Fig.5 Mean urine output at 4-hour intervals for the first 24-hour postpartum for the curettage group and non-curettage 

 
Fig.6 Mean platelet count at 12-hour intervals following delivery for the curettage group and non-curettage group

References

References
1. Roberts JM, Taylor RN, Musci TJ, Rodger GM, Hubel CA, McLaughlin MK. Preeclampsia: An endothelial cell disorder. Am.J. Obstet.Gynecol.1989,16:1200-4
2. Hughes,HC; ed: Obstetric-Gynecologic terminology. Philadelphia;FA Davis 1972:442-3.
3. Lin CC; Lindheime,MD; river P; Moawad AH. Fetal outcome in hypertension disorders of pregnancy. Am. J. Obstet.Gynecol 1982,142:255-60.
4. Sibal BM; Taslimi M; Abdella TN; Brooks RF; Spinnato JA; Anderson GD. Maternal and perinatal outcome of conservative management of severe Preeclampsia in midtrimester. Am J. Obstet.Gynecol.1985;152:32-7.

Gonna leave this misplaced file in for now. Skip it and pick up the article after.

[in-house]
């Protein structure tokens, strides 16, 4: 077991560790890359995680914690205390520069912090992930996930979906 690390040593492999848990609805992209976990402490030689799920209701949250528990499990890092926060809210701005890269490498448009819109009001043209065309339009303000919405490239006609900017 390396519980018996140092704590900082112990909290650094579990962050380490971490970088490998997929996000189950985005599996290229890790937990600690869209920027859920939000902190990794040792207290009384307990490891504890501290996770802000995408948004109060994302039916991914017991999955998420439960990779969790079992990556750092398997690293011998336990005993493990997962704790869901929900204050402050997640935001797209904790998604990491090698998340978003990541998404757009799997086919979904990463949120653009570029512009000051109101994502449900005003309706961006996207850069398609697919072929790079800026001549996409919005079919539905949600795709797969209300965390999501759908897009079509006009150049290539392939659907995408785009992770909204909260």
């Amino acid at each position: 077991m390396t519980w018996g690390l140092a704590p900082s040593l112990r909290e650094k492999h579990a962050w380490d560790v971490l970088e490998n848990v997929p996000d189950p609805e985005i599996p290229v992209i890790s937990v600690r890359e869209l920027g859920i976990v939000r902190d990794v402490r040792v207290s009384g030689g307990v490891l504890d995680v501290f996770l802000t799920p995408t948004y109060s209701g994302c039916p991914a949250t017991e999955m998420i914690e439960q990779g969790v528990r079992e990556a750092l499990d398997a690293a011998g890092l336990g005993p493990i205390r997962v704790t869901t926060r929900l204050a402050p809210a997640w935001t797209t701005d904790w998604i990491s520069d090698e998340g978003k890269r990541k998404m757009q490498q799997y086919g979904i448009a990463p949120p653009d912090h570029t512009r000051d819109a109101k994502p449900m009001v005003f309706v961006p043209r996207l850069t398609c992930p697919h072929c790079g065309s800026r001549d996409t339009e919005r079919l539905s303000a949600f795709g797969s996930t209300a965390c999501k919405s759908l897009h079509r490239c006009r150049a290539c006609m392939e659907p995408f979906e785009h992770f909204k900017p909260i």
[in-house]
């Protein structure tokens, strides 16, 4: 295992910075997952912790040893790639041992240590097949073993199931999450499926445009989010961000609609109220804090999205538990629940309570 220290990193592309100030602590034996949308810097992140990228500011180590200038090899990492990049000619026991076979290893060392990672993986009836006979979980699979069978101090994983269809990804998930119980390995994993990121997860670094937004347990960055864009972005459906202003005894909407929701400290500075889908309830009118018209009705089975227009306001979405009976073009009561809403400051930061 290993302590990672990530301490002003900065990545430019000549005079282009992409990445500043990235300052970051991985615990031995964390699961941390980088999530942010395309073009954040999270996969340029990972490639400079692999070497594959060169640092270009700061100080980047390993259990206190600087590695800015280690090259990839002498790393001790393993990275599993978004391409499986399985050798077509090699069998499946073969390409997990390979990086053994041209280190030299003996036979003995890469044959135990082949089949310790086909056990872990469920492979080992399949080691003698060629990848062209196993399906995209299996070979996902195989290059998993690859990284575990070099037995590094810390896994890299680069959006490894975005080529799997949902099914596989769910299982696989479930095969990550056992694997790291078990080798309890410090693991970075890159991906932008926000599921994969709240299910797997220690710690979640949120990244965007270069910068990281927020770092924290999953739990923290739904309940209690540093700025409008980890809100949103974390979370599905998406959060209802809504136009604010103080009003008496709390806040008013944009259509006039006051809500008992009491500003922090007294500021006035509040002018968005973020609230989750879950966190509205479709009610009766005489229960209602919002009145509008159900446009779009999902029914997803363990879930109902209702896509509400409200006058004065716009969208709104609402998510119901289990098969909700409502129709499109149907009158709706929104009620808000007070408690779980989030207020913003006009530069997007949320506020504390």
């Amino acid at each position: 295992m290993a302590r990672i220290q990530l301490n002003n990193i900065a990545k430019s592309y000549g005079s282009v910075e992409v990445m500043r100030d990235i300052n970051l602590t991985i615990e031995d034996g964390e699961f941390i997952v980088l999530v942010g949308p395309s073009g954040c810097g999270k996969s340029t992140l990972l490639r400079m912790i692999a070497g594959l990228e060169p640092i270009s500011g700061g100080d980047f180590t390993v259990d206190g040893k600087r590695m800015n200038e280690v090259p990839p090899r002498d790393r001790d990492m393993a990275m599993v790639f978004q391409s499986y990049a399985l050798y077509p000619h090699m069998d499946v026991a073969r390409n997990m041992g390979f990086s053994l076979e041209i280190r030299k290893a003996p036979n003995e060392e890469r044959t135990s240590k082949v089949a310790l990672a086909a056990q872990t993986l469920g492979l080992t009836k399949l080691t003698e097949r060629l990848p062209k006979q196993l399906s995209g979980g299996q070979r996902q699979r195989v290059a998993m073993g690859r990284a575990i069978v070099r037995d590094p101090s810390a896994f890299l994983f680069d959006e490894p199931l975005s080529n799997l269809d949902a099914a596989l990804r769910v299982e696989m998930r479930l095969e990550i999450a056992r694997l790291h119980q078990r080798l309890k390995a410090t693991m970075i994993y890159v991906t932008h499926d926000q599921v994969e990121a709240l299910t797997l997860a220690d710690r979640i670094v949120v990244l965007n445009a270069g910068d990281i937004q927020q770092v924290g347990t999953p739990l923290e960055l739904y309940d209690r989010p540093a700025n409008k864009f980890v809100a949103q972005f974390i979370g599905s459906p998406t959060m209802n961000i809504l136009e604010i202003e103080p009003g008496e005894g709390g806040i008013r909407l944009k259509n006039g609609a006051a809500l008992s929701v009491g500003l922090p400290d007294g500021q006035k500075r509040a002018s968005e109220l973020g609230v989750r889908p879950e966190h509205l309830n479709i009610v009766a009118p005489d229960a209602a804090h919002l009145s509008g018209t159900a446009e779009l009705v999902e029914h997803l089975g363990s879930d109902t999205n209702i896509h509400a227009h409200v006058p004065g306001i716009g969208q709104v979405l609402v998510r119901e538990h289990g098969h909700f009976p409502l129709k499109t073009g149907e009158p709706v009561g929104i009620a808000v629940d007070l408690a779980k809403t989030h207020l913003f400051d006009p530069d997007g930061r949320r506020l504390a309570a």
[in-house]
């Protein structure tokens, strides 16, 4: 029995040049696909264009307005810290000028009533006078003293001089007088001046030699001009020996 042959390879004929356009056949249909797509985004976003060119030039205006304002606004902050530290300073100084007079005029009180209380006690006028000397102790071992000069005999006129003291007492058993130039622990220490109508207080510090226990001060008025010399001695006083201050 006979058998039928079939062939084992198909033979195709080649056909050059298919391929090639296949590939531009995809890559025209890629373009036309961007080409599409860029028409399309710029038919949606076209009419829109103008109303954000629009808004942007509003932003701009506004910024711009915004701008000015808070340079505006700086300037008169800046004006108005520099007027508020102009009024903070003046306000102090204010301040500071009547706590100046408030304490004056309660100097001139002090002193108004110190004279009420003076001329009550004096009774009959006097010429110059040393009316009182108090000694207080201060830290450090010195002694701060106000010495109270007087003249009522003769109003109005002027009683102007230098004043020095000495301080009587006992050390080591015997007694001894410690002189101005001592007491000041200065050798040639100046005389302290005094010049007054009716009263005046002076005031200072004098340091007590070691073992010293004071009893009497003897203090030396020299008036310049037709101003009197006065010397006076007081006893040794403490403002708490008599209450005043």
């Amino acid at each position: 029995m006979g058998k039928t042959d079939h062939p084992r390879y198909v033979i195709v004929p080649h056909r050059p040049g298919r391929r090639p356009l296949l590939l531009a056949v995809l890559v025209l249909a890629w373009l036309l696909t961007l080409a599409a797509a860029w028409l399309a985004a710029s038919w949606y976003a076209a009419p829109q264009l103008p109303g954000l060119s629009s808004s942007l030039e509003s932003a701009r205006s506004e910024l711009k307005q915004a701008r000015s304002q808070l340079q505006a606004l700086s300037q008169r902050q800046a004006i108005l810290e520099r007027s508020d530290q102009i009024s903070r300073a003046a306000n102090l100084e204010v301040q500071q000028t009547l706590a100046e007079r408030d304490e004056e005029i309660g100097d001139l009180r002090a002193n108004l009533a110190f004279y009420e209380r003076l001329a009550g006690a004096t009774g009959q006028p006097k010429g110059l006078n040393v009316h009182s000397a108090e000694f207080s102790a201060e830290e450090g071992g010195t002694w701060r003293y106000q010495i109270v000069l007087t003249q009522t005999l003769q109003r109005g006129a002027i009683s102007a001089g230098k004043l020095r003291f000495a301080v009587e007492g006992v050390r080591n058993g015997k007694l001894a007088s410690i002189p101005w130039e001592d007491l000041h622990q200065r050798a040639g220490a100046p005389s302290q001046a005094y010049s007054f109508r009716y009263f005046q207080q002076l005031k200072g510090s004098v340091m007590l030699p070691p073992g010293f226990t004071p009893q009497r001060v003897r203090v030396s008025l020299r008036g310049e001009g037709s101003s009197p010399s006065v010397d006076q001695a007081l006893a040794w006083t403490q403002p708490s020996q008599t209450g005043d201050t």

5. Rodgres GM; Taylor RN; Roberts JM. Preeclampsia is associated with a serum factor cytotoxic to human endothelial cells. Am.J. Obstet.Gynecol.1988; 159:908-14.
6. Musci TJ; Roberts JM; Rodgers GM; Taylor RN. Mitogenic activity is increased in the sera of preeclamptic women before delivery . Am.J. Obstet.Gynecol.1988;159:1446-51.
7. Hunter CA; Howard WF. A pressor substance (hystrotonin) occurring in toxemia. Am J. Obstet.Gynecol 1960;79:838-46.
8. Hunter Ajr; Howard WF; McIormick CJr. Amelioration of the hypertension of toxemia by postpartum curettage. Am.J. Obstet.Gynecol. 1961;81:884-9.
9. Redman CWG; Connar J; Beilin L. Early platelet consumption in Preeclampsia. Br. Med. J. 1978:467-9
10. Thiagrajah S; Bourgeosia FJ; Harbert GM; Caudle MR. Thrombocytopenia in preeclampsia: Associated abnormalities and management principles
11. Gibson B; Hunder D;Neame PB et al. Thrombocytopenia in preeclampsia and eclampsia. Semin Thromb. Hemost. 1982;8:234-9.

 
Loading comments...
Please Wait 20 seconds or click here to close